During the past few years of my stay in this culturally diverse country, I have heard quite a lot of interesting stories China and Chinese culture. A very important example of this can be seen in chart 4 - “Promotion”, which is closely related to the deeply rooted Chinese cultural importance placed on promotion and advancement. According to the famous Chinese ancient encyclopaedia Lu Shi Chun Qiu, every single employee wants to get promoted in the hierarchical system. It is regarded as a fundamental need for people’s self-actualisation. Back to the modern society, getting promotion is regarded as the recognition of employees’ hard-working and achievements.

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Chart 4 Influence of promotion in job changing by age groups


Though promotion ranks the as the most common second reason for people to look for new job opportunities, the need to be promoted varies in different age groups. Taking a look at the line graph (Chart 4) about promotion in different age groups, the influence of promotion is increasing from age of 18 to 35. People who are 30 to 35 years old are at the ‘golden stage’ of career. Once they are at the position that they tend to be satisfied. The need and want of changing jobs to simply get a promotion becomes less strong. Comparatively, people in the younger age group might move on with their career because of a good promotional space in the new company.

Having participated in many job interviews, I have had quite a few interviewees telling me that they left their current company simply because of the terrible working atmosphere, poor colleague relationships and punishment system which all belong to the company’s culture. Money is an important element when people are considering changing jobs, but I suppose nowadays people are starting to care about more than that. Creating a unique corporate culture is extremely important for a competitive enterprise. As an essential part of corporate culture, the branding of the employer not only enhances the sale-value, it also enables them to attract talent for the enterprise.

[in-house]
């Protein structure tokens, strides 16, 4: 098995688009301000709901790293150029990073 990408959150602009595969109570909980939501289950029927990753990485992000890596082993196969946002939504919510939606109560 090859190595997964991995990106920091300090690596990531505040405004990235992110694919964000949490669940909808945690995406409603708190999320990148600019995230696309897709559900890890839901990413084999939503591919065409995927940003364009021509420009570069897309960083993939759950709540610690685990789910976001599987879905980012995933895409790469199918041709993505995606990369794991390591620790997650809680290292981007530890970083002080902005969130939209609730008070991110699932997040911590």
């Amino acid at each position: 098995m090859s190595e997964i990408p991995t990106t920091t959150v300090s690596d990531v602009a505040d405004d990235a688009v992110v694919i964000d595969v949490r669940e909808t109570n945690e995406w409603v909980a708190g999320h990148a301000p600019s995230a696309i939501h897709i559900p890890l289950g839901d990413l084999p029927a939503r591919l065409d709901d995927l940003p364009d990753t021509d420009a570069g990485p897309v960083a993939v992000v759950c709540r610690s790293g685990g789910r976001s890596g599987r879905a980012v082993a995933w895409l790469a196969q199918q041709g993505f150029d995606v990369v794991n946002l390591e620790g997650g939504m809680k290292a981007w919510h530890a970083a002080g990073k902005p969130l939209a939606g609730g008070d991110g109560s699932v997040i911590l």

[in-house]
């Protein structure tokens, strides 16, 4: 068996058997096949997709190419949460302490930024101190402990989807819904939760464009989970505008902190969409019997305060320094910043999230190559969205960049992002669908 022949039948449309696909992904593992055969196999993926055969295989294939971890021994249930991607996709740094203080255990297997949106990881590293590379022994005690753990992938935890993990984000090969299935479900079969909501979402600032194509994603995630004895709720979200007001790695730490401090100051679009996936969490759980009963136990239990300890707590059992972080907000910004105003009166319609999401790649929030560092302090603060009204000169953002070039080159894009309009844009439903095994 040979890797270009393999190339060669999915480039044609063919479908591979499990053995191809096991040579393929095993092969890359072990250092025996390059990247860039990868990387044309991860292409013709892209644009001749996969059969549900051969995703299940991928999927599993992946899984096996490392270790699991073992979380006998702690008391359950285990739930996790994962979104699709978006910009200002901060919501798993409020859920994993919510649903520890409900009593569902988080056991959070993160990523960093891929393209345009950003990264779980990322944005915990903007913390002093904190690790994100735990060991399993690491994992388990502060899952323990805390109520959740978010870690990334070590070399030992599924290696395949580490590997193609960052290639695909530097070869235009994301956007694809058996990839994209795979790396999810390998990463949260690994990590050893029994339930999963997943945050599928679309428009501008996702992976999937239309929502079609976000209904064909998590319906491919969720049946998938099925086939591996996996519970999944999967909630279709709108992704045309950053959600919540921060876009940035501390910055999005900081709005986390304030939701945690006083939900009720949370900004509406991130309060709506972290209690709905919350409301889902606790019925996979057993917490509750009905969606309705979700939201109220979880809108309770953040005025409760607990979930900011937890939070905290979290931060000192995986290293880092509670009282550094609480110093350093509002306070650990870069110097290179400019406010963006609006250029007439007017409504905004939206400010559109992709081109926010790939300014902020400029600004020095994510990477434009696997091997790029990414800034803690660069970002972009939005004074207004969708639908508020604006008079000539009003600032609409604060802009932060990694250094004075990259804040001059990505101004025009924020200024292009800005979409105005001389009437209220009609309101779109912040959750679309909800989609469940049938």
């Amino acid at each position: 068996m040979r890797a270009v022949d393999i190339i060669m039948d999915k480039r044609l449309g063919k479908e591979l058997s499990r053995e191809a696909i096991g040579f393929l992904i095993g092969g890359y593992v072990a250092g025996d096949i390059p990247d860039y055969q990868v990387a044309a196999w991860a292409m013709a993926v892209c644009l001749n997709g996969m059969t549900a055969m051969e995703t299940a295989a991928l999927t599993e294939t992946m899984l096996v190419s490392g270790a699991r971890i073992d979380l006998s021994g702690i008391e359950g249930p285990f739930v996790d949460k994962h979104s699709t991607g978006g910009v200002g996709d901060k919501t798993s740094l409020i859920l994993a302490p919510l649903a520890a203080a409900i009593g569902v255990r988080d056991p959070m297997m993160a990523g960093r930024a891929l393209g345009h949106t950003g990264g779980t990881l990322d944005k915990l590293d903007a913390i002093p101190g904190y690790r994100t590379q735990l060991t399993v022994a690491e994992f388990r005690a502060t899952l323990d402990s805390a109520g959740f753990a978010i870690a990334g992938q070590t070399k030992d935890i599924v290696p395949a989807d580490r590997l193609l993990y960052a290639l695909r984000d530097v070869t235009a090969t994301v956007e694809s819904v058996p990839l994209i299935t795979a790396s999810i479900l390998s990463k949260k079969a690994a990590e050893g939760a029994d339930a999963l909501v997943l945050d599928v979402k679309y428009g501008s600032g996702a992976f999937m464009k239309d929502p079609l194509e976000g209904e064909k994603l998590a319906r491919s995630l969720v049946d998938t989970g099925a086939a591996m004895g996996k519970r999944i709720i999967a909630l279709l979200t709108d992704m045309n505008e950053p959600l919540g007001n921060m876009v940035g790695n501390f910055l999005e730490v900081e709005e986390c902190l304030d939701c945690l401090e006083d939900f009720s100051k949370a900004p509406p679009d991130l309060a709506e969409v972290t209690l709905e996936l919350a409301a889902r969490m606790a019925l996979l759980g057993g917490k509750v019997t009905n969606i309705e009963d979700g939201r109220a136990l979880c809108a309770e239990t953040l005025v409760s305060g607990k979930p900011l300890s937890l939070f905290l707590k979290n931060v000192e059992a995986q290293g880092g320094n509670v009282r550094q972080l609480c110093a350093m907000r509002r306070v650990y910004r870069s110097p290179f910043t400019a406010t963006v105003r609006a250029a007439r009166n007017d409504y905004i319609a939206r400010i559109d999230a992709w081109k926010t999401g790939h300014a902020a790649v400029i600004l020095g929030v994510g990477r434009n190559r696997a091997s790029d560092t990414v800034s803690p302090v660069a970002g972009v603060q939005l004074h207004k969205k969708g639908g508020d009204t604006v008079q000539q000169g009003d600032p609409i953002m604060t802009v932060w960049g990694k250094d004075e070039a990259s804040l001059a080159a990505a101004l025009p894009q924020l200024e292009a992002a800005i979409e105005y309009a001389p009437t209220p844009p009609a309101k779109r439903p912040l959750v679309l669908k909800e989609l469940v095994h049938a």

The last observation from Chart 1 is the importance placed upon the opinions of families. In Chinese culture family is a very influential factor when people consider something very important to their life. Headhunters sometimes need to deal with cases of relocation. At this time, opinions from family members can sway the decision-making process. Relocation might involve the moving of the whole family, which indeed needs agreement from every family member.

The young generation change jobs for different reasons. Simply labelling the young as unstable is just not right and misses the point. People’s decisions about job changing are made based on the factors listed in the chart. Changing job for more money and promotions are no longer the only things that people care about. The influence of company culture, leadership style, and job contentment are all stronger factors in modern society. 
 

By Robert Parkinson, CEO and Founder of RMG Selection